WASHINGTON, July 7 (UPI) -- Removing laptop computers from their cases at U.S. airport security checkpoints may end soon, as federal inspectors finalize details easing the restriction.
The U.S. Transportation Security Administration could begin allowing some passengers to keep laptops in their cases at airport checkpoints as early as August, USA Today reported. Critical to one of the most visible changes in airport security in years is a "checkpoint-friendly" case that allows a clear X-ray image of laptops, unhampered by zippers, straps, buckles and wires.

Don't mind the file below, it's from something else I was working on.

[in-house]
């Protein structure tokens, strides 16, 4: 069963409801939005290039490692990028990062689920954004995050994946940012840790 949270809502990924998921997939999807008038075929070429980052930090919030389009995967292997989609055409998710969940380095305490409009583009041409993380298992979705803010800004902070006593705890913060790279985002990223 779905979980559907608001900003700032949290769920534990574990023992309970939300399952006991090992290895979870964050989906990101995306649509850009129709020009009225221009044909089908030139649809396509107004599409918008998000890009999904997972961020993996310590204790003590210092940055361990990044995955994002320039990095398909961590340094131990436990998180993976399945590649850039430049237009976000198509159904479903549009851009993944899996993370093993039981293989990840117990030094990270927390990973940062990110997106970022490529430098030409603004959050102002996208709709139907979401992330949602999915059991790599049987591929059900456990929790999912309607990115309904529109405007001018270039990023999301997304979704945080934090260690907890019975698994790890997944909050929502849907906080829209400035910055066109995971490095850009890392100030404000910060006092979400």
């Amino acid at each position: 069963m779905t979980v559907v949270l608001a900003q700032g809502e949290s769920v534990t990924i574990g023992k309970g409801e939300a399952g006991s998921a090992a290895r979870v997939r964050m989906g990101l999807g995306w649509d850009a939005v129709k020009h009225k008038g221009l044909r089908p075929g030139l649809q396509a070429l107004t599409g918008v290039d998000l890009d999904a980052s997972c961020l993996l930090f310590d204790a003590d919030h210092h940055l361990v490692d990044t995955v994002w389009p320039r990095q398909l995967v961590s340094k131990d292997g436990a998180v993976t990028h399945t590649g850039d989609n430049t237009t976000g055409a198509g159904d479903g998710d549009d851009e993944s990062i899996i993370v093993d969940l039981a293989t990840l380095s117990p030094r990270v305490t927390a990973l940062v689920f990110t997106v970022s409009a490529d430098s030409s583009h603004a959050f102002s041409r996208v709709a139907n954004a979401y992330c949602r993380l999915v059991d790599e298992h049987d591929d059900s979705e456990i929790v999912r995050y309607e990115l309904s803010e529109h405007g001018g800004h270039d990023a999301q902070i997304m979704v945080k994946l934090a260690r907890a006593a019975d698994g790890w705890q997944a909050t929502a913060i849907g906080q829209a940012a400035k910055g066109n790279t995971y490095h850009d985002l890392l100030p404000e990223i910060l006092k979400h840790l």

The TSA tested prototypes this spring and told manufacturers checkpoint-friendly cases should have sleeves that hold only a laptop.
"This is industry-changing. It's like putting wheels on luggage," said Steve Dayton, president of CODi, one of several companies designing checkpoint-friendly cases.
The TSA won't certify laptop cases and barred companies from using its name or logo for marketing, agency spokeswoman Sterling Payne told USA Today.
The lack of TSA certification could mean some companies declare their cases checkpoint-friendly without modifications providing clear X-ray images, Michael Hess, president of Skooba Design, told USA Today. If checkpoint personnel can't clearly see a laptop, it's set aside for further examination.